The people who proposed adding it to the Pledge thought it did. It was added explicitly to establish that this nation, unlike the USSR, is religious. Except that this nation isn't religious -- not officially. That's what the Constitution says.

So someone doesn't think of this as "God" do we really have to sprain ourselves because someone can't view the word symbolically?

Oh, please, Synova -- is *anyone* going to fall for that song and dance? "Under God" is symbolic of the nation being under God. It isn't a nonsectarian invocation of the idea that everyone believes in a moral code superior to the United States (which isn't true either, incidentally) and nobody, you included, believes that it is.

If the word "God" was changed to, say, "Allah", do you think for one instant that the Christian majority that is so desperately peddling the transparent lie that the the Pledge isn't religious would continue to do so? Of course not. Would we be hearing nonsense about how it was just "symbolic" and didn't have anything to do with Islam? Of course we wouldn't. Two hundred million Christian Americans would be having a screaming coast-to-coast hissy fit over it.

The reason they don't see a problem now is simply that (a) they believe in the Christian God, (b) they know that's the God that's being talked about, and (c) they think there's something wrong with anyone who doesn't believe in that God. So by definition anyone who has a problem with the Pledge must has something wrong with them and is objecting to a simple statement of the "obvious" truth.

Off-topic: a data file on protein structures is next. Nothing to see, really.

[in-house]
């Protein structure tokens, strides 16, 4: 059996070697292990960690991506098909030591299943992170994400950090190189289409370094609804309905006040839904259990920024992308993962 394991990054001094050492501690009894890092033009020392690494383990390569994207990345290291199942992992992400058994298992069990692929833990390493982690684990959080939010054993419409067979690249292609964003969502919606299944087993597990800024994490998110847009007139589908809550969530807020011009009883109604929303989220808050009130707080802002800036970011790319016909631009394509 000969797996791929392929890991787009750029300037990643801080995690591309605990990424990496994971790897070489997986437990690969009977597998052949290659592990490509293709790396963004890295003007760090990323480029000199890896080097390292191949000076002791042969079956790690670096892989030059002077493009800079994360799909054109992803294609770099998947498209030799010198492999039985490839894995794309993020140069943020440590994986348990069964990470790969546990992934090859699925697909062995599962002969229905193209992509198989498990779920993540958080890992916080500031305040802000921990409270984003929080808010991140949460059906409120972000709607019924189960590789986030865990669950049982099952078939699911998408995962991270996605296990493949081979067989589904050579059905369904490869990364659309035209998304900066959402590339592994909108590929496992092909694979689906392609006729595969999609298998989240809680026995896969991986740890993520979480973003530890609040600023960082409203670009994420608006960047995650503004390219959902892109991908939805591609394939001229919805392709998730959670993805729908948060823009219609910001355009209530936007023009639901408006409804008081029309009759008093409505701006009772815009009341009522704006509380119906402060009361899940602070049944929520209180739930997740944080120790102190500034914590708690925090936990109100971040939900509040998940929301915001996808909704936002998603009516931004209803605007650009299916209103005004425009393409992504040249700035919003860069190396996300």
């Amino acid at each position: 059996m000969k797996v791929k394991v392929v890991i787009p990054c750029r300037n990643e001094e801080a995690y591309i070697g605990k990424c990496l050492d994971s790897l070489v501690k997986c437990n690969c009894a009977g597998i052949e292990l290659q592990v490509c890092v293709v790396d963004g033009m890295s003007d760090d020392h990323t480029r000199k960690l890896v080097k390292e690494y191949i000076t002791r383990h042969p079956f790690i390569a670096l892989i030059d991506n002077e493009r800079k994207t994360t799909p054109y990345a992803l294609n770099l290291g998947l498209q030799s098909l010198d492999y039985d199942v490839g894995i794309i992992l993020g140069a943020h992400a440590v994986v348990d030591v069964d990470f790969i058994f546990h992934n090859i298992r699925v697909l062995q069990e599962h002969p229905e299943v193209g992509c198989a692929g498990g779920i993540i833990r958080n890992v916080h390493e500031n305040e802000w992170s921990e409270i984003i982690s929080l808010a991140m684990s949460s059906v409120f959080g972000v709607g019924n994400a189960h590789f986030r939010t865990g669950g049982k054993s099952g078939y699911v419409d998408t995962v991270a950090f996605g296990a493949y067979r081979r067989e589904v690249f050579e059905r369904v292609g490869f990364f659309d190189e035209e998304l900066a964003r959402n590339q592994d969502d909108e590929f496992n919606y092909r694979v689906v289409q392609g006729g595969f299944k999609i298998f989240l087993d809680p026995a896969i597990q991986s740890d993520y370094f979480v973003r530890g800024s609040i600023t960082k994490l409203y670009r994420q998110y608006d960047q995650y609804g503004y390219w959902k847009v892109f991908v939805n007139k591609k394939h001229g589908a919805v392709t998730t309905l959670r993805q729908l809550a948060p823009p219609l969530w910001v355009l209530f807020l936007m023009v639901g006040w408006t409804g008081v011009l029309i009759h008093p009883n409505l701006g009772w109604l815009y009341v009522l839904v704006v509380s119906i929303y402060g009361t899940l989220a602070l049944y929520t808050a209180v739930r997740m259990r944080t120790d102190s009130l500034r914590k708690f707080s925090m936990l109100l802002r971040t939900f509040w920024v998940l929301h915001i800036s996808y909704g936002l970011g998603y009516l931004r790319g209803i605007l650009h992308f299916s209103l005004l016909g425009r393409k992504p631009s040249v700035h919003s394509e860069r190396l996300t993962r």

titussu said...

As a fellow republican and lover of the Bush Admin. I demand that you do a patriotic, god fearing vlog with Flags and the word God painted on your tits.

You forgot to link to the Dowd op ed this past Wednesday. Oh, wait it goes off on Bush... never mind. When she goes off on Hilary we can and should expect a link.

Now get in that bathtub, get the spray paint out and do a vlog. It is your patriotic duty.

I want a bathtub vlog and I want one now. I also want God painted on your tits and you speaking of this lawsuit.

Yes, it will be risque, but it will be hot, very American, and take the blogging world by their balls. Now get in that tub and show your patriotism.

I have my astro-glide ready. I will be doing my part.

Or just do a vlog where you jump up and down bare breasted. No face shot just the tits. After some time begin to sway side to side so we can see your republican tits jiggling left to right.